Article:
While presently preferred embodiments of practicing the invention has been shown and described with particularity in connection with the accompanying drawings, the invention may other wise be embodied within the scope of the following claims.
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|U.S. Classification||128/205.27, 128/206.16|
|Oct 26, 1998||AS||Assignment|
Owner name: BETTER BREATHING, INC., MASSACHUSETTS
Free format text: ASSIGNMENT OF ASSIGNORS INTEREST;ASSIGNORS:TAYEHI, AMAD;MITHAL, ASHISH;SAATI, GEORGE;AND OTHERS;REEL/FRAME:009550/0686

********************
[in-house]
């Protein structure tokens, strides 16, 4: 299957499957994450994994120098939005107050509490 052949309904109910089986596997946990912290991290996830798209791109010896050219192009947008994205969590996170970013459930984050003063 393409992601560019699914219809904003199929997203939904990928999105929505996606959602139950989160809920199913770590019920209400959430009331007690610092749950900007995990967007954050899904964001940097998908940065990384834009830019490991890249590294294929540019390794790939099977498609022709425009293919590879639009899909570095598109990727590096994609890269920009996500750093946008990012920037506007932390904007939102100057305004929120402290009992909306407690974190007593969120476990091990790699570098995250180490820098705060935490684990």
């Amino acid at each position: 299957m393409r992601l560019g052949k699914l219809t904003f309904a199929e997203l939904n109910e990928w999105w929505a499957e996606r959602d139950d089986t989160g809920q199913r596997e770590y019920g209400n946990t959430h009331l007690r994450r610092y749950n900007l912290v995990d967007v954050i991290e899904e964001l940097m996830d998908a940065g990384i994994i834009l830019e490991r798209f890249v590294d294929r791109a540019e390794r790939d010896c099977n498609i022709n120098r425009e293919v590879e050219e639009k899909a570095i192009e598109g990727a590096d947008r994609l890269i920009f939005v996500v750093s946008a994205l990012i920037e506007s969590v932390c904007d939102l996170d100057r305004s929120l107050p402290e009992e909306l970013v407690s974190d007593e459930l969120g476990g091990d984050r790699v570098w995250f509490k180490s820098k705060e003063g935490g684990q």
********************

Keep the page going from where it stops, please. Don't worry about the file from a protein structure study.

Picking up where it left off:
Effective date: 19981002
|Jun 18, 2003||REMI||Maintenance fee reminder mailed|
|Jul 7, 2003||FPAY||Fee payment|
Year of fee payment: 4
|Jul 7, 2003||SULP||Surcharge for late payment|
|May 1, 2007||FPAY||Fee payment|
Year of fee payment: 8
|May 18, 2011||FPAY||Fee payment|
Year of fee payment: 12
|Mar 13, 2014||AS||Assignment|
Free format text: ASSIGNMENT OF ASSIGNORS INTEREST;ASSIGNOR:MINE SAFETY APPLIANCES COMPANY, LLC;REEL/FRAME:032444/0471
Effective date: 20140307
Owner name: MSA TECHNOLOGY, LLC, PENNSYLVANIA
Free format text: MERGER;ASSIGNOR:MINE SAFETY APPLIANCES COMPANY;REEL/FRAME:032445/0190
Effective date: 20140307
Owner name: MINE SAFETY APPLIANCES COMPANY, LLC, PENNSYLVANIA